It may be the season to be jolly and it's always great to celebrate our successes. As the end of the year draws near, though, it's also a time to reflect on the things that didn't get done, plans that somehow got away, and even the dashed dreams that turned out to be heartfelt hopes rather than high-value ventures. As frenetic and frazzled as the holidays can be, they're also a great time to catch your breath, take stock (no pun intended) and look ahead.

            Most of the year, when you're up to your ears in alligators, it's easy to lose sight of the long game and the real objectives of your business as well as the goals that you've hopefully set for yourself as well. Those personal goals are every bit as important as anything you've got planned for the company. Your greatest fear should never be that you might fail- there's always another business around the bend waiting to be started - it's the fear that you might spend a significant part of your life working on something that doesn't really matter.

            You've only got a certain number of "at-bats" in life and it's important to make sure that you make each and every one count for something and that in the process you become someone to be counted on as well. (See To Succeed, Be the One Everyone Can Count On.) All of this-- the ups and downs, the good news and the bad-- is part of the deal every entrepreneur makes when he or she sets out to change things. Change is never easy and overcoming resistance to it is a lifetime job. But like everything else, it's all about what you make of the situations you find yourself in and how you move forward that ultimately makes the difference. (See So You've Got Problems? That's Probably Great News.)

            This can be a time of rebirth, re-dedication and renewed commitment or you can waste time and energy doubting yourself, blaming your circumstances (or the folks around you), and fearing the future. Things aren't ever as good or as bad as we imagine, and the things we imagine are always worse than the things we face up to. You can let yourself get down or you can get busy.

            I expect that you know where I come out on that question.  So I've got three simple suggestions of things to do when you're getting down.

            (1) Get Past the Past as Soon as Possible

            Looking backwards is a waste of time. There's not much you can do to change the past, although you can certainly learn from it. Just don't get stuck there. Because it's almost always an invitation to spend your time navel gazing, making excuses, and bemoaning bad breaks. That's absolutely not where you need to be focusing your energies. In addition, by this late date I'd expect that lessons learned from past triumphs and pratfalls have already been incorporated into your going-forward plans. Worrying about missed chances and blown deals won't help you move the business ahead. You can't build a future on regrets and "shoulda, woulda, couldas." And finally, staring too long into the rearview mirror is distracting, making it easy to run off the road or smack into something big and ugly that could have been avoided if you had been looking ahead.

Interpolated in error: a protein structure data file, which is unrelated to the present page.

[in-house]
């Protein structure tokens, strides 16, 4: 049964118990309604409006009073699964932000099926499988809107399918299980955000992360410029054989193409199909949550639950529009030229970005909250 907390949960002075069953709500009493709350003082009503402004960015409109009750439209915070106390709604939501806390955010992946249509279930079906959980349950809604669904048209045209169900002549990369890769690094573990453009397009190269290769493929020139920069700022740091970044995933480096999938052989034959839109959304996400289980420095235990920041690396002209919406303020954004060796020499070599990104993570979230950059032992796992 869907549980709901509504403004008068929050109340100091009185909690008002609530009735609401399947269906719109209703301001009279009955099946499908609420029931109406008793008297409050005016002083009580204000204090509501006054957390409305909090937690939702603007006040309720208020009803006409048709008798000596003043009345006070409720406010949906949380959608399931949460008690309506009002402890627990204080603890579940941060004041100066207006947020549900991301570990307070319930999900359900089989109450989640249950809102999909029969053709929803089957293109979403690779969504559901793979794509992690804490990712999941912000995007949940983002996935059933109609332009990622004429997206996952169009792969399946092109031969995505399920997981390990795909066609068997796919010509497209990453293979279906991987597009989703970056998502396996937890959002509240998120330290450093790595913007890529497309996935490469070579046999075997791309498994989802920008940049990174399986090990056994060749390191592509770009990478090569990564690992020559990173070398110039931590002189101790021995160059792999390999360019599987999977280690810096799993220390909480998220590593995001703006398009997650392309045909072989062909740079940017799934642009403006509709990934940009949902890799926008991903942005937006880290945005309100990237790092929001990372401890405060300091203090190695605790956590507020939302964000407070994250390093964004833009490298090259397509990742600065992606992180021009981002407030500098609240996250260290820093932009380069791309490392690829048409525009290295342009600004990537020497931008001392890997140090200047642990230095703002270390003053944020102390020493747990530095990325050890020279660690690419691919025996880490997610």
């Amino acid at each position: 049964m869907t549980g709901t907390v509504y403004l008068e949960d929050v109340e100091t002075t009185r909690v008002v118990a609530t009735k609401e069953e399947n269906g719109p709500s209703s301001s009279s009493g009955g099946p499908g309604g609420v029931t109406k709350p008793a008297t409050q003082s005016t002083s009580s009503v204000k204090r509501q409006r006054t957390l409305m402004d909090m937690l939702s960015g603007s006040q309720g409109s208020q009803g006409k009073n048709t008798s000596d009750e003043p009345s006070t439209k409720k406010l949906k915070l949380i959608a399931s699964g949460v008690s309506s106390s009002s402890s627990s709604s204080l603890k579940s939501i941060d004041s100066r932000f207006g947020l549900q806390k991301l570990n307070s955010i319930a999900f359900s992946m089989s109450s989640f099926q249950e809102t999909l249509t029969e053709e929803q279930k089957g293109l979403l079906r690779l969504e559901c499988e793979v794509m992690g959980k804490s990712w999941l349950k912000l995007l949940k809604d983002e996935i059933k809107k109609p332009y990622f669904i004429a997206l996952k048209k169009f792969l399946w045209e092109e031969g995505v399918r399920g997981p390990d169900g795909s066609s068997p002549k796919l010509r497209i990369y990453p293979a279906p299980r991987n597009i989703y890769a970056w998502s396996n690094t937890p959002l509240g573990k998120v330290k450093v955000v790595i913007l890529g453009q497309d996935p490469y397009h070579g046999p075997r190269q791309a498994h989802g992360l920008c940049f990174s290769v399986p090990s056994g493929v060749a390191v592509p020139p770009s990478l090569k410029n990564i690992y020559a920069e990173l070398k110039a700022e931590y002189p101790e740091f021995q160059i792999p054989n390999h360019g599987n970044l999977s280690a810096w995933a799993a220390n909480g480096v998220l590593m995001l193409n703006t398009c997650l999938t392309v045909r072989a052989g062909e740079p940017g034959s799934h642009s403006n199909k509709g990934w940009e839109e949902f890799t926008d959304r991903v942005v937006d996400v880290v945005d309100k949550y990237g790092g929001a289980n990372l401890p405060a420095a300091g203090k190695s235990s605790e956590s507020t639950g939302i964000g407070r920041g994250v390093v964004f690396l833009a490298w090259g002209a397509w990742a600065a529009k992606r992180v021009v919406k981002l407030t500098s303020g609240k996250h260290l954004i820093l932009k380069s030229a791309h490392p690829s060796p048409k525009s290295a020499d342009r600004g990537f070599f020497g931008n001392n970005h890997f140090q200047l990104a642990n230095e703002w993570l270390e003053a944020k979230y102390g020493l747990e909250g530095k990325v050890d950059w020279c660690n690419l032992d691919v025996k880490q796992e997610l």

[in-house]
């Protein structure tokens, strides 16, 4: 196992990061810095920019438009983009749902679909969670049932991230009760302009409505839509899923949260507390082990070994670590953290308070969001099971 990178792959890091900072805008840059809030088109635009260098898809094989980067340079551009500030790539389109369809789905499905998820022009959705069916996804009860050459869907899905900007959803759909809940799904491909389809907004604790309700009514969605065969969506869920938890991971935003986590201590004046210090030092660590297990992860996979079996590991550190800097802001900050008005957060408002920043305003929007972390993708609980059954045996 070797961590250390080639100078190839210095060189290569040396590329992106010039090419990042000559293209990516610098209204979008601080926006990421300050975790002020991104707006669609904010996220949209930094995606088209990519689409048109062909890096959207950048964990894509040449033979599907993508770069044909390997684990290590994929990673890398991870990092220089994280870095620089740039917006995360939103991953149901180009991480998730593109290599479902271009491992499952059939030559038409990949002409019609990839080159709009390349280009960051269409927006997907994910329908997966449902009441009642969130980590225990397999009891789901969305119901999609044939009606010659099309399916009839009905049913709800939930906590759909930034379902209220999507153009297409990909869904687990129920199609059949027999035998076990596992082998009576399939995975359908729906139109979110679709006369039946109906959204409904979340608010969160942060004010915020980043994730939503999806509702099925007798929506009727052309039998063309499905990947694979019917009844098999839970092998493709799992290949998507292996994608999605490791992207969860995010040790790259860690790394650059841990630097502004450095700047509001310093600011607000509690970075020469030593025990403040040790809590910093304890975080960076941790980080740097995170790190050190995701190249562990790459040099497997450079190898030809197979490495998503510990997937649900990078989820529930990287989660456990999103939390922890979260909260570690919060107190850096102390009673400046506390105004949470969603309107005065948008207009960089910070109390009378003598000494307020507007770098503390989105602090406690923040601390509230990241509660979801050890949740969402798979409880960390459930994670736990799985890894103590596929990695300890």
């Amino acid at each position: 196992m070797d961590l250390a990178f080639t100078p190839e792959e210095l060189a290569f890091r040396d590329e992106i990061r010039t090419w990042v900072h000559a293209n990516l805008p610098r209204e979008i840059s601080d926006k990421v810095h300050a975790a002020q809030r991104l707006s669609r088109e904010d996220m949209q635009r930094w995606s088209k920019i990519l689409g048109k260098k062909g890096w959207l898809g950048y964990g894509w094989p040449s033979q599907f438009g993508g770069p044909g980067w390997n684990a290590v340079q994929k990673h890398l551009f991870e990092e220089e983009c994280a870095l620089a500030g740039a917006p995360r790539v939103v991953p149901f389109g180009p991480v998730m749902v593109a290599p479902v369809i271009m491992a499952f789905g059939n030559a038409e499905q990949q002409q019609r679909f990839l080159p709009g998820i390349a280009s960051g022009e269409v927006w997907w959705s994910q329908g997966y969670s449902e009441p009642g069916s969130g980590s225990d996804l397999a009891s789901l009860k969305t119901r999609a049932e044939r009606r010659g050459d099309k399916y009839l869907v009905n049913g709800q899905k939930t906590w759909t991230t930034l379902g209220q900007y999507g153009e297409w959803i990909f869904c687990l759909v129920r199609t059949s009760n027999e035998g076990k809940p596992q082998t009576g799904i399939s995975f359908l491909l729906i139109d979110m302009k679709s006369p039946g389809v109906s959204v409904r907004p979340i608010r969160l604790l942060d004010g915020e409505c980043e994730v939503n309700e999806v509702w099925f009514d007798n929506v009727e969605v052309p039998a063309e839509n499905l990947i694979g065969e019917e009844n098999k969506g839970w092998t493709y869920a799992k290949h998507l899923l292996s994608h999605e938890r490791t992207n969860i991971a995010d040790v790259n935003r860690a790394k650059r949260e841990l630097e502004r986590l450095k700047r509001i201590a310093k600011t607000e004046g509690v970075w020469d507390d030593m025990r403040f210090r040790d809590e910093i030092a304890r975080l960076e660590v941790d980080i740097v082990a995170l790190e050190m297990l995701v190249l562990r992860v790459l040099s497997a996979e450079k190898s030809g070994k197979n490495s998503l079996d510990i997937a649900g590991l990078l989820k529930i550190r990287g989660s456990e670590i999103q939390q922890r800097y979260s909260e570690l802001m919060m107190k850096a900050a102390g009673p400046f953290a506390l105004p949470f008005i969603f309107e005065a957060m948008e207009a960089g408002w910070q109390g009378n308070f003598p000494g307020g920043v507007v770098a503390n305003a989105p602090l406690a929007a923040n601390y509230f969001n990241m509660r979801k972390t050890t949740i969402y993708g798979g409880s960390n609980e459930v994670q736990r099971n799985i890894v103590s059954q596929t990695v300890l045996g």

(2) Call on Your Customers While You Still Can

            Get out there and talk to your customers before they find someone else who's demonstrably more interested than you are in what matters to them. Listen carefully to what your customers are doing and saying about their own pressing needs and their current desires. Customer expectations are progressive. If you're not on top of these needs, you'll soon be at the bottom of their list. Business plans and strategy sessions are great, but if all that effort is taking place in a vacuum uninformed by real customer feedback, then it's a waste. There's a great big world outside the four walls of your business and you need to get out there because that's where your future will be found. Remember, you'll never get straighter answers to your questions than the ones you get directly from your customers because they're the ultimate users of your products and services.

            (3) When You're Thinking About Quitting, Remember Why You Started

            There was an important reason you started your business and a problem or problems you set out to solve because you thought you could make a difference by doing things that hadn't been done before in new ways. When times get tough, you need to remember that it's a marathon and not a sprint and the most critical thing you can do is to keep moving.

            I'll bet those problems haven't disappeared although your approach to solving them may have changed-- ideally for the better.  And that's fine-- as long as you're still addressing concerns that remain important to your customers and so long as they're still willing to pay a fair price for you to solve their problems.

            And I'll bet that there are new competitors coming at you from every direction and competing with you in a variety of ways-- price, speed, access, ease of use, etc.  That's okay, too, and totally to be expected. Your job is to make it as hard on those folks as possible; the best way to do that is to do your business better than anyone else and to do it that way every single day.

            When you're feeling as low as you can go, you need to remind yourself of a simple fact: there's nothing in the world that a true entrepreneur would rather be doing than exactly what you're doing every day. Working on a dream, and doing it with a group of people who are as excited and enthusiastic about what they're doing as you are, is the greatest privilege anyone can have.  And it's you that's making it possible for yourself, but also for all those other folks looking to you to lead the way.

            It's okay to get down-- just don't let it show-- and don't ever let them down.